Last night I listened to my husband sing Davey Crocket to our kids as we traveled home from a local Family Fun Fest. He inflected his voice just so and took me traveling back to a memory of my Daddy. I was five or six, wearing a bathing suit in our backyard even though we didn’t have a pool. I was swinging as high as I could on our little swing-set, one of my sister’s sitting on the adjacent swing. My Dad was there, wearing bright red short shorts left over from the late seventies, his knee socks pulled up as high as they go. He had bushy brown hair then, and combed it to the side. He was standing behind us, testing the strength of our swing-set as he gave us big push after big push while we screamed out in mock terror/true delight. He sang the Davey Crocket song as he pushed, inflecting his voice to sound like a burly man that could wrestle a bear with his own bare hands, too.
My memories of childhood are full of images of my Dad as protector, my Dad as fearless. But he loved to play with us, too, and sing to us, dance with us and cheer us on. Last night, as I listened to my husband sooth our overtired and restless kids with the strength of his voice and the inflection of his words, I couldn’t help but wonder what moments will become the freeze frames of their childhood. Whenever I think about my Dad I go to this image from 1986, this playful, laughing image of my Dad showing a soft side to his girls. Whenever I think about my Mom I picture her backstage at my dance recitals, prepared with 12 different kinds of snacks, two new coloring books, a surprise new card game and nothing more important to do then sit there and keep me company.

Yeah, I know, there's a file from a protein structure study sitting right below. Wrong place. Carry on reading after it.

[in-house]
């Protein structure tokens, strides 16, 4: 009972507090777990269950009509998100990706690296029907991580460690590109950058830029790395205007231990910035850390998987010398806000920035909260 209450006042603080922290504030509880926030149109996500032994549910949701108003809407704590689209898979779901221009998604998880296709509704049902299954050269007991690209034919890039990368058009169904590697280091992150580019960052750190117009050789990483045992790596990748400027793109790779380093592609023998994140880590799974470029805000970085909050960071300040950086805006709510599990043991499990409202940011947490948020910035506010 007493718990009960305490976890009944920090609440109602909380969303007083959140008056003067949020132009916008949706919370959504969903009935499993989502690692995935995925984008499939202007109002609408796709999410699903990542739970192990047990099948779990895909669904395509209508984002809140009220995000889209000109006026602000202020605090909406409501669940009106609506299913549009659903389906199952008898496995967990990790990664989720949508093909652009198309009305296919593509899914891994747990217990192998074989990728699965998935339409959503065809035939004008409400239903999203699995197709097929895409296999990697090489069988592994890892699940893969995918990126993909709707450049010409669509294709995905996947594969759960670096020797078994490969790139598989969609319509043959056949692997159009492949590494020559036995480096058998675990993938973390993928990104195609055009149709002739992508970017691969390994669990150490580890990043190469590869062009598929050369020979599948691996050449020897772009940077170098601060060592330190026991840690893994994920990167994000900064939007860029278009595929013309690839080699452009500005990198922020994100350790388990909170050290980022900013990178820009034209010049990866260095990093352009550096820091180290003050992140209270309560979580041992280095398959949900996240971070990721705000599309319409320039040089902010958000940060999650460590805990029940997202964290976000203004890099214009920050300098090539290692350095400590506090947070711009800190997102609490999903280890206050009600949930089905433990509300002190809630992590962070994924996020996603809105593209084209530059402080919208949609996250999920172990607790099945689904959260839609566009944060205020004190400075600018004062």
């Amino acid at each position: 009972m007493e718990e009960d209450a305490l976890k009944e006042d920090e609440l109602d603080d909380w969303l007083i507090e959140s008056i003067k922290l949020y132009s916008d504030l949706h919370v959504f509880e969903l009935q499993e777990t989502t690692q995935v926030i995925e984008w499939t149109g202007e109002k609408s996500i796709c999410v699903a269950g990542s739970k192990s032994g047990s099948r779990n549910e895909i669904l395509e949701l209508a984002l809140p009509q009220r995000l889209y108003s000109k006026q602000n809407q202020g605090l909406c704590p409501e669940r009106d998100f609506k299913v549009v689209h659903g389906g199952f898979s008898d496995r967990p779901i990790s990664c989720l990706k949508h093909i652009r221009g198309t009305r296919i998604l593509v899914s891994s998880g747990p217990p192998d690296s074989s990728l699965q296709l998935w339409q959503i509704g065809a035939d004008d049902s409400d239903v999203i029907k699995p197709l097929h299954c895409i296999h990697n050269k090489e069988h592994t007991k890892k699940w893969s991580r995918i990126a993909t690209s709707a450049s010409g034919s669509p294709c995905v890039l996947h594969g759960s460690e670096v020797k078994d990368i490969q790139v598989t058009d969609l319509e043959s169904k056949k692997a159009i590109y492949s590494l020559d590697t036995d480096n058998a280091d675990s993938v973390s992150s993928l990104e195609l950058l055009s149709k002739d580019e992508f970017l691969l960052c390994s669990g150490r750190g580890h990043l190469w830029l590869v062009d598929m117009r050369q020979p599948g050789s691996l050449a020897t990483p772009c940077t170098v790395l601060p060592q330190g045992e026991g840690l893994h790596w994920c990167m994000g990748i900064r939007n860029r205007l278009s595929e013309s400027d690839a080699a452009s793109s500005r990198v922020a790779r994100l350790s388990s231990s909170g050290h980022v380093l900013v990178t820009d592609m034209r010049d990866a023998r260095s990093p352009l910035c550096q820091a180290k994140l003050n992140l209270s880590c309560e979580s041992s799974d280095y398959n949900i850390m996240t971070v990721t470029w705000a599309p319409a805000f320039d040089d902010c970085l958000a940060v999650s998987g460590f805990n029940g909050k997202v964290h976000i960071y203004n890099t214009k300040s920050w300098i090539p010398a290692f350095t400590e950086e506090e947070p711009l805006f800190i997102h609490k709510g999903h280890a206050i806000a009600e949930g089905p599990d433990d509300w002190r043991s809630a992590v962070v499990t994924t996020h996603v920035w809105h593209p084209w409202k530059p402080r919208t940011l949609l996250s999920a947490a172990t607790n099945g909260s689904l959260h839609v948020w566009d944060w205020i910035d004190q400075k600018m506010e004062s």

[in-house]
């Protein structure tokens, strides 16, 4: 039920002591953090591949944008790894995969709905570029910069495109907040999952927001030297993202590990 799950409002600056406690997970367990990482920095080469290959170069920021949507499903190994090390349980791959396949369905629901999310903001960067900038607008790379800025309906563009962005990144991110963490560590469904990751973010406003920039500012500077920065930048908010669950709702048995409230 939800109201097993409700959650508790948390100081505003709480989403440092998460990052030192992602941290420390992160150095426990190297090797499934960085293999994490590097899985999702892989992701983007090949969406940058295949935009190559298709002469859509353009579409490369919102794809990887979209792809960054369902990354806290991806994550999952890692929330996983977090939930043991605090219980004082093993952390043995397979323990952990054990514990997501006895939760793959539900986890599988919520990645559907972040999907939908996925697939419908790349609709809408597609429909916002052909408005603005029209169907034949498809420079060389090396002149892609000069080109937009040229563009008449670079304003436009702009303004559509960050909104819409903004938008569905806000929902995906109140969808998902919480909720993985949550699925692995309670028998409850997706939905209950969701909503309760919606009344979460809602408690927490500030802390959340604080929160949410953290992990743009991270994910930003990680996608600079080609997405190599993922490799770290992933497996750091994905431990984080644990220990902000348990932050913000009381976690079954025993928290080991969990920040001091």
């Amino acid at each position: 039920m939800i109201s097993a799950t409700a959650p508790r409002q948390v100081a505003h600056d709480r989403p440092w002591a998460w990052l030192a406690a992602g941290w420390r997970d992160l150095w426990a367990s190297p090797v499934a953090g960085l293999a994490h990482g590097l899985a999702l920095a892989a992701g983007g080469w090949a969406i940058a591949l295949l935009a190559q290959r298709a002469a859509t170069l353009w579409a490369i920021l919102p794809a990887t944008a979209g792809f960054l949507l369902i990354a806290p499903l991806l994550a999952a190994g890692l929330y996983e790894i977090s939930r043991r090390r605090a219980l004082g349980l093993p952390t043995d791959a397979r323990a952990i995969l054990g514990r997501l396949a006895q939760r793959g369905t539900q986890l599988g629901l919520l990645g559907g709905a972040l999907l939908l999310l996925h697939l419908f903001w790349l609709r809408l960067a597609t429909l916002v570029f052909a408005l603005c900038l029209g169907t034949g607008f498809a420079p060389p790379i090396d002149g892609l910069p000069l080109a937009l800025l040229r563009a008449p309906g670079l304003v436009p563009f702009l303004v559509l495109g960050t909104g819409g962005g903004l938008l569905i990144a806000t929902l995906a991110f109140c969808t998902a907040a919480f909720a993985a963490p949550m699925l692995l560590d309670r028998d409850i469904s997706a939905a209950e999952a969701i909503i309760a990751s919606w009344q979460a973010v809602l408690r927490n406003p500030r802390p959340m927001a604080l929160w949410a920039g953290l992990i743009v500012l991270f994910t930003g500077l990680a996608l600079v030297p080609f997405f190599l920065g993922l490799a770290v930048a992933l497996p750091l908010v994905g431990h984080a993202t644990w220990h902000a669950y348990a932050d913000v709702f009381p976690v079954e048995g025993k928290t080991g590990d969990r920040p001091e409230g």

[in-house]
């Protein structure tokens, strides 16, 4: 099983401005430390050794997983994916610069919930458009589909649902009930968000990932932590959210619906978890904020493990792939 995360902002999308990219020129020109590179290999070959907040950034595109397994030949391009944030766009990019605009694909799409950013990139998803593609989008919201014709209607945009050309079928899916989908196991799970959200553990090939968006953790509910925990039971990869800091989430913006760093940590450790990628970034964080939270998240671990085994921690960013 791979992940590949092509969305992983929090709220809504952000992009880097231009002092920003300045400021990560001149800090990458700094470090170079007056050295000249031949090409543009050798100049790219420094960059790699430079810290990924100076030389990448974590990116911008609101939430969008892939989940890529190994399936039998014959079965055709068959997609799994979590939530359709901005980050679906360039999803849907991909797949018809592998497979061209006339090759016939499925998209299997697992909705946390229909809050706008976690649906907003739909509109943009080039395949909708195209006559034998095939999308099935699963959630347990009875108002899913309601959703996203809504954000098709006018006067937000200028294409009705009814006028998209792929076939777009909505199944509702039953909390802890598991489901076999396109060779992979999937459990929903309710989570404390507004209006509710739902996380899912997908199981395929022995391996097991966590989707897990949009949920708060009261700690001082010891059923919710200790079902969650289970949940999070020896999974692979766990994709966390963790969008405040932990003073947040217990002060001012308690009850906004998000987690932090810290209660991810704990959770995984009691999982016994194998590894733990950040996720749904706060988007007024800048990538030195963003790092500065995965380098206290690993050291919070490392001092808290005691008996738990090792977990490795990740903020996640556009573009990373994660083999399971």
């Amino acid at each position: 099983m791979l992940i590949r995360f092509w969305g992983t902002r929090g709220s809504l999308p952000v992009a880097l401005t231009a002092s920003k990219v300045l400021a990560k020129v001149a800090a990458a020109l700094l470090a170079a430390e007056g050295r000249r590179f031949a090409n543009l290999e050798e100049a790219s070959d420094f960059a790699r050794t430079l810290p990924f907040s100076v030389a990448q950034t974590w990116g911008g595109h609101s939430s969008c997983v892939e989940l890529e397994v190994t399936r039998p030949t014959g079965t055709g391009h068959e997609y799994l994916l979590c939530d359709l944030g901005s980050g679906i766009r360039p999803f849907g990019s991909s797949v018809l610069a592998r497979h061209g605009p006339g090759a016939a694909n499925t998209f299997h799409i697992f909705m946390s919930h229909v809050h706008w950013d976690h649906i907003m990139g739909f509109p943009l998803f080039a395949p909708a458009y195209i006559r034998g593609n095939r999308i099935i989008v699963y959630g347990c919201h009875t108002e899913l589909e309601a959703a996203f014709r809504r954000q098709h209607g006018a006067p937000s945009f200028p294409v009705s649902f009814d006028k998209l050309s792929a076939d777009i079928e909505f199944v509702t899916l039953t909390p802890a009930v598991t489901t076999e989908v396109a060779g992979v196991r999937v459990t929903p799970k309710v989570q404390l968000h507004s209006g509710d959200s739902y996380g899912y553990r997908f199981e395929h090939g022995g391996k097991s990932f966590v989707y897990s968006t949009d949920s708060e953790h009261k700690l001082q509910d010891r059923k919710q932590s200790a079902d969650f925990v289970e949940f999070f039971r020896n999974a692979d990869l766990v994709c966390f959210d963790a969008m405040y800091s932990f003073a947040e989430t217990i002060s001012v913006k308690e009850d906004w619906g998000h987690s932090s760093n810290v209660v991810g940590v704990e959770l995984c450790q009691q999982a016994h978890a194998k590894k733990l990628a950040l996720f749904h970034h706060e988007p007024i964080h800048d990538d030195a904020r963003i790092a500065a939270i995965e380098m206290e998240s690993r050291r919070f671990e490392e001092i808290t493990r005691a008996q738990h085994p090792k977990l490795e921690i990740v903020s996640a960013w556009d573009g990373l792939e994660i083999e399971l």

A few days ago I was toweling off my hair after a shower when I saw Twinkle get out of bed. The way she rubbed the sleep from her eyes, slowly allowing this glow of radiance to enter her face and bring out an enormous smile, I was overcome. I blurted out “you are so beautiful, Twinkle.” She walked over to me, threw her arms lazily around my waist, rested her head on my arm and replied, “you too, mom, even though you are getting old and lumpy.”
I love that moment so much. I am getting older, getting lumpier, and becoming more beautiful than even in my daughter’s eyes. I think that moment will be one of the freeze frames of my memories of her childhood.